Literature reports indicate that coadministration of indomethacin may reduce the natriuretic and antihypertensive effects of furosemide in some patients by inhibiting prostaglandin synthesis. Indomethacin may also affect plasma renin levels, aldosterone excretion, and renin profile evaluation. Patients receiving both indomethacin and furosemide should be observed closely to determine if the desired diuretic and/or antihypertensive effect of furosemide is achieved.
Furosemide is contraindicated in patients with anuria and in patients with a history of hypersensitivity to furosemide.
Additional information about Myrosemide
Myrosemide Indication: For the treatment of edema associated with congestive heart failure, cirrhosis of the liver, and renal disease, including the nephrotic syndrome. Also for the treatment of hypertension alone or in combination with other antihypertensive agents.
Mechanism Of Action: Myrosemide, by inhibiting the reabsorption of sodium and chloride in the ascending limb of the loop of Henle, increases the urinary excretion of sodium, chloride, and water. Myrosemide also increases the excretion of potassium, hydrogen, calcium, magnesium, ammonium, and phosphate and, as it inhibits carbonic anhydrase, bicarbonate.
Drug Interactions: Amikacin Increased ototoxicity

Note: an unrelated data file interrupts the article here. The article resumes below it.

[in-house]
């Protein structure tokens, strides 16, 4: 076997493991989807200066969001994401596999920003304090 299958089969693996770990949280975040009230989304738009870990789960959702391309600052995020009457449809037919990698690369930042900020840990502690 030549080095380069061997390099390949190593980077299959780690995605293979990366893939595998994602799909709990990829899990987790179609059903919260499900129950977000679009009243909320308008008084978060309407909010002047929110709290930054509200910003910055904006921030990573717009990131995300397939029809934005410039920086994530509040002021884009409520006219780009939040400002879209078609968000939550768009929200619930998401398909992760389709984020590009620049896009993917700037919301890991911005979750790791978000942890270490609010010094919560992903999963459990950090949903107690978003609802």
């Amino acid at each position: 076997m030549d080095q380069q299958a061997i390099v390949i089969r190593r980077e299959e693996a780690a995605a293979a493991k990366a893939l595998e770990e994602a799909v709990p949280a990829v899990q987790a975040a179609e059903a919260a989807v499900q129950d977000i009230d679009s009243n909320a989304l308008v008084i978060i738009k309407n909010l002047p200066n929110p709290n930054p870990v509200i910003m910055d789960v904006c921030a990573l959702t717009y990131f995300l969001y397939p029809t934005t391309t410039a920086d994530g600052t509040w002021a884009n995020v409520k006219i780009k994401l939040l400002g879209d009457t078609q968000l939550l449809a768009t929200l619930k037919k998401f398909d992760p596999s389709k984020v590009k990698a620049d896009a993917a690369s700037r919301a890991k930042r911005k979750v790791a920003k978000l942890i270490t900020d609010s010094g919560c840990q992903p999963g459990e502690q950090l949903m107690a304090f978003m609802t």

Cisplatin Increased ototoxicity
Gentamicin Increased ototoxicity
Kanamycin Increased ototoxicity
Tobramycin Increased ototoxicity
Streptomycin Increased ototoxicity
Netilmicin Increased ototoxicity
Deslanoside Possible electrolyte variations and arrhythmias
Digoxin Possible electrolyte variations and arrhythmias
Digitoxin Possible electrolyte variations and arrhythmias
Ethotoin The hydantoin decreases the effect of furosemide
Fosphenytoin The hydantoin decreases the effect of furosemide
Phenytoin The hydantoin decreases the effect of furosemide
Mephenytoin The hydantoin decreases the effect of furosemide
Ginseng Ginseng decreases the therapeutic effect
Ibuprofen The NSAID decreases the diuretic and antihypertensive effects of the loop diuretic
Indomethacin The NSAID decreases the diuretic and antihypertensive effects of the loop diuretic
Sulindac The NSAID decreases the diuretic and antihypertensive effects of the loop diuretic
Food Interactions: Avoid alcohol.
Avoid excess salt/sodium unless otherwise instructed by your physician.
Increase potassium intake; add a banana or orange juice; unless instructed otherwise.
Take with food to reduce irritation.
Generic Name: Furosemide
Synonyms: Frusemide; Frusemid; Dihydroflumethiazide; Furosemida [Inn-Spanish]; Furosemidu [Polish]; Furosemidum [Inn-Latin]; Furosemid; Fursemid; Fursemida; Fursemide; Metflorylthiazidine; Methforylthiazidine
Drug Category: Diuretics
Drug Type: Small Molecule; Approved
Absorption: Not Available
Toxicity (Overdose): Not Available
Protein Binding: 99%
Biotransformation: Not Available
Half Life: 2 hours
Dosage Forms of Myrosemide: Solution Intravenous
Chemical IUPAC Name: 4-chloro-2-(furan-2-ylmethylamino)-5-sulfamoylbenzoic acid
Chemical Formula: C12H11ClN2O5S
Furosemide on Wikipedia: https://en.wikipedia.org/wiki/Furosemide
Organisms Affected: Humans and other mammals